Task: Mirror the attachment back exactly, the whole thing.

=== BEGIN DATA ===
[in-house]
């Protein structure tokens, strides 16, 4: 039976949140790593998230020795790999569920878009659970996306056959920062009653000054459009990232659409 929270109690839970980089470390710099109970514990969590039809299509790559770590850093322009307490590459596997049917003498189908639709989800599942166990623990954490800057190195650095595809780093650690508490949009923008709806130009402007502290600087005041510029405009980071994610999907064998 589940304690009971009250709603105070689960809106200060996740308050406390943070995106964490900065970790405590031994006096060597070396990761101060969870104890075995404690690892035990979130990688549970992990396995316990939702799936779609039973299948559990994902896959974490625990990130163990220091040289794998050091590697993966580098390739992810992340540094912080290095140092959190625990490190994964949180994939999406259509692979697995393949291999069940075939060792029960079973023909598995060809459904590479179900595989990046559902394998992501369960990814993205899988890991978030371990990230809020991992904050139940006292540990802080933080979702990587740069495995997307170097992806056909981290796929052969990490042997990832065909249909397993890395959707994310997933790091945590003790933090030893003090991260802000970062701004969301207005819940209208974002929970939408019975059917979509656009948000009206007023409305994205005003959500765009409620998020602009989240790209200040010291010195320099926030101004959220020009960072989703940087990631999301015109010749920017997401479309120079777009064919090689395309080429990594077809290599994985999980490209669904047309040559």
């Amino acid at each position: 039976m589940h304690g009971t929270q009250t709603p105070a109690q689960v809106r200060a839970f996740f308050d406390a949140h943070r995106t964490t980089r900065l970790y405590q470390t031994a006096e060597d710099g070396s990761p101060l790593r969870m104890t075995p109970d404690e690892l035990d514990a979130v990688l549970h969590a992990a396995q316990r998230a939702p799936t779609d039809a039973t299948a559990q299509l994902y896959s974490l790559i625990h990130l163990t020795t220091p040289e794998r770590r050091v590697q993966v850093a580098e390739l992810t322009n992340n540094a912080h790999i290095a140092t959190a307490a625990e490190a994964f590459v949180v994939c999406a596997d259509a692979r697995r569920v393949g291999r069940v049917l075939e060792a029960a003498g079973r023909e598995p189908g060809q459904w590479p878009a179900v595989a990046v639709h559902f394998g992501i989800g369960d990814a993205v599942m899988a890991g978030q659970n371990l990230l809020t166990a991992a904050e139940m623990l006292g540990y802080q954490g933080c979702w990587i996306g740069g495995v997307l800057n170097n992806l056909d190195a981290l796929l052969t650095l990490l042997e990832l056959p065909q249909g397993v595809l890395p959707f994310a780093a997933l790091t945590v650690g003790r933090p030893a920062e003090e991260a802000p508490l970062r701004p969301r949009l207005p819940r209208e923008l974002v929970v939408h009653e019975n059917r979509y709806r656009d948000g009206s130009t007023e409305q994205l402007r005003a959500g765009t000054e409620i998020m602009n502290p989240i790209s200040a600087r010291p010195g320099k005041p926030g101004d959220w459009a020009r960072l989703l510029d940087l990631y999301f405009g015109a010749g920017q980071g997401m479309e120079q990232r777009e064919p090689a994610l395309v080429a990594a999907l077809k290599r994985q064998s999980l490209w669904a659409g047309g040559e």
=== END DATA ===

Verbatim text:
[in-house]
């Protein structure tokens, strides 16, 4: 039976949140790593998230020795790999569920878009659970996306056959920062009653000054459009990232659409 929270109690839970980089470390710099109970514990969590039809299509790559770590850093322009307490590459596997049917003498189908639709989800599942166990623990954490800057190195650095595809780093650690508490949009923008709806130009402007502290600087005041510029405009980071994610999907064998 589940304690009971009250709603105070689960809106200060996740308050406390943070995106964490900065970790405590031994006096060597070396990761101060969870104890075995404690690892035990979130990688549970992990396995316990939702799936779609039973299948559990994902896959974490625990990130163990220091040289794998050091590697993966580098390739992810992340540094912080290095140092959190625990490190994964949180994939999406259509692979697995393949291999069940075939060792029960079973023909598995060809459904590479179900595989990046559902394998992501369960990814993205899988890991978030371990990230809020991992904050139940006292540990802080933080979702990587740069495995997307170097992806056909981290796929052969990490042997990832065909249909397993890395959707994310997933790091945590003790933090030893003090991260802000970062701004969301207005819940209208974002929970939408019975059917979509656009948000009206007023409305994205005003959500765009409620998020602009989240790209200040010291010195320099926030101004959220020009960072989703940087990631999301015109010749920017997401479309120079777009064919090689395309080429990594077809290599994985999980490209669904047309040559």
């Amino acid at each position: 039976m589940h304690g009971t929270q009250t709603p105070a109690q689960v809106r200060a839970f996740f308050d406390a949140h943070r995106t964490t980089r900065l970790y405590q470390t031994a006096e060597d710099g070396s990761p101060l790593r969870m104890t075995p109970d404690e690892l035990d514990a979130v990688l549970h969590a992990a396995q316990r998230a939702p799936t779609d039809a039973t299948a559990q299509l994902y896959s974490l790559i625990h990130l163990t020795t220091p040289e794998r770590r050091v590697q993966v850093a580098e390739l992810t322009n992340n540094a912080h790999i290095a140092t959190a307490a625990e490190a994964f590459v949180v994939c999406a596997d259509a692979r697995r569920v393949g291999r069940v049917l075939e060792a029960a003498g079973r023909e598995p189908g060809q459904w590479p878009a179900v595989a990046v639709h559902f394998g992501i989800g369960d990814a993205v599942m899988a890991g978030q659970n371990l990230l809020t166990a991992a904050e139940m623990l006292g540990y802080q954490g933080c979702w990587i996306g740069g495995v997307l800057n170097n992806l056909d190195a981290l796929l052969t650095l990490l042997e990832l056959p065909q249909g397993v595809l890395p959707f994310a780093a997933l790091t945590v650690g003790r933090p030893a920062e003090e991260a802000p508490l970062r701004p969301r949009l207005p819940r209208e923008l974002v929970v939408h009653e019975n059917r979509y709806r656009d948000g009206s130009t007023e409305q994205l402007r005003a959500g765009t000054e409620i998020m602009n502290p989240i790209s200040a600087r010291p010195g320099k005041p926030g101004d959220w459009a020009r960072l989703l510029d940087l990631y999301f405009g015109a010749g920017q980071g997401m479309e120079q990232r777009e064919p090689a994610l395309v080429a990594a999907l077809k290599r994985q064998s999980l490209w669904a659409g047309g040559e």